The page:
Real Healthcare Reform
Dear readers, real healthcare reform exists.
Every weekday I spend an hour in the car dropping my kids off at various schools. I get to listen to an hour of NPR without having to fulfill a thousand small demands: “I can’t help you right now, Mommy’s driving!” This morning NPRs Innovation Hub host Kara Miller talked about a program called Health Leads, started in Boston in 1996 by Rebecca Onie. It’s fantastic.
Her premise is the same as the Jets in West Side Story; “The trouble is he’s lazy, the trouble is he stinks, gee Officer Krupke!”. It’s the same as Dr. Paul Farmers, who says “Yes he’s got malaria but the problem is he’s starving”. Onie saw that doctors prescribed drugs to treat illness, but didn’t know how to prescribe the things that prevent the illness. For example, a child gets a prescription for an inhaler for an asthma attack, but the real problem is there’s no heat in the house. The doctor is not even going to ask a question about something like heat or food because he/she wouldn’t know what to do with the answer. What if you could write a prescription for heat? What if you could write a prescription for a ride to the clinic, or more sleep for a mother, or vegetables? With Health Leads you can. Staffed with hundreds of college volunteers, Health Leads staff take these prescriptions for staying healthy and connect the patient with the resources to fill them. Right there at the doctor’s office. Patients don’t need to go to anywhere, fill out any forms, pay anything, or wait. If the child with asthma had heat in her home, maybe she wouldn’t have had an asthma attack. Health promoted, not illness treated.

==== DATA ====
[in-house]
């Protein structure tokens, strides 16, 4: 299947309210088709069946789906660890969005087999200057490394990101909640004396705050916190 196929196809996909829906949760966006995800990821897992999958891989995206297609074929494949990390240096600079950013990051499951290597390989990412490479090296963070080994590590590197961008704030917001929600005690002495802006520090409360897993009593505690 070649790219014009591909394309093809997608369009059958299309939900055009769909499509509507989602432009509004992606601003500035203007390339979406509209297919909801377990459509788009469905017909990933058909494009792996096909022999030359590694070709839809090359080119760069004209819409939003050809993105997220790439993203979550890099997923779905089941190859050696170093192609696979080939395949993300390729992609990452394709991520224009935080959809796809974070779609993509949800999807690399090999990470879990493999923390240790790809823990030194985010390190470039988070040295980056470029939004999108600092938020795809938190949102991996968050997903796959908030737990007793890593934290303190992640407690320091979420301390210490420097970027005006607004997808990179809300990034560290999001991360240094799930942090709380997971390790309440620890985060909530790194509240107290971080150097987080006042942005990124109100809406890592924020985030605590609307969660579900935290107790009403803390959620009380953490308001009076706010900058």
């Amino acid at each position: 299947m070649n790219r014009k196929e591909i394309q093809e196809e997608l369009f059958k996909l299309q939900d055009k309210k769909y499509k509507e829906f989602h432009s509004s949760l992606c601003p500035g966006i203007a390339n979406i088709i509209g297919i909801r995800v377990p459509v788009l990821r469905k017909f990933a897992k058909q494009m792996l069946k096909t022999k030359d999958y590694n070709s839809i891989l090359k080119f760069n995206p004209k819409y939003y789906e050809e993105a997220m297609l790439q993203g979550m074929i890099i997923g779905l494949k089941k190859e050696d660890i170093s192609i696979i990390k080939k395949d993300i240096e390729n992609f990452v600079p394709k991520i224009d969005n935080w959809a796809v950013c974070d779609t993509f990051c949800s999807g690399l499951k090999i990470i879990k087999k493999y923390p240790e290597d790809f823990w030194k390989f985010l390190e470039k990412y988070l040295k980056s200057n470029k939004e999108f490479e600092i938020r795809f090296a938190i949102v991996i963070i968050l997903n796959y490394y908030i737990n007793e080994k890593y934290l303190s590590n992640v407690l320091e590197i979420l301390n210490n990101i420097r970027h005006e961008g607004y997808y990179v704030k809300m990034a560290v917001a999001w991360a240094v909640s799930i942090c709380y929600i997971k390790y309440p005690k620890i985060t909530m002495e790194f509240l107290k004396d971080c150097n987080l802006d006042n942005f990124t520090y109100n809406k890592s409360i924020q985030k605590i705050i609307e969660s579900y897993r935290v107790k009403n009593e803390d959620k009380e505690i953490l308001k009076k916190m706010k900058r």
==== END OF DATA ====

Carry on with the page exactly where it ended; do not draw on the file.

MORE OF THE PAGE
This is astounding. Not only that it’s so great an idea but that it’s so simple and so obvious. It’s not even a new idea. Various doctors in isolation have tried it with local arrangements with grocery stores and pharmacies. These attempts have been met with varying levels of discouragement in the form of officials who insist that health care dollars be used on sick care. Health Leads doesn’t deal with insurance at all, except to get patients medicaid if they need it and qualify. They’re not billing for anything. It doesn’t cost any more than the programs already in place that patients can be connected with. And there are two things about Health Leads that I particularly like: it’s low-tech and high-communication. Because in order for this idea to work someone, a nurse, a doctor, a social worker, has to be asking the questions. Which means someone is looking at the whole patient, which means that someone is communicating with the whole patient. The only technology you need is a computer, a phone, and a college student who knows how to work them. Real healthcare reform.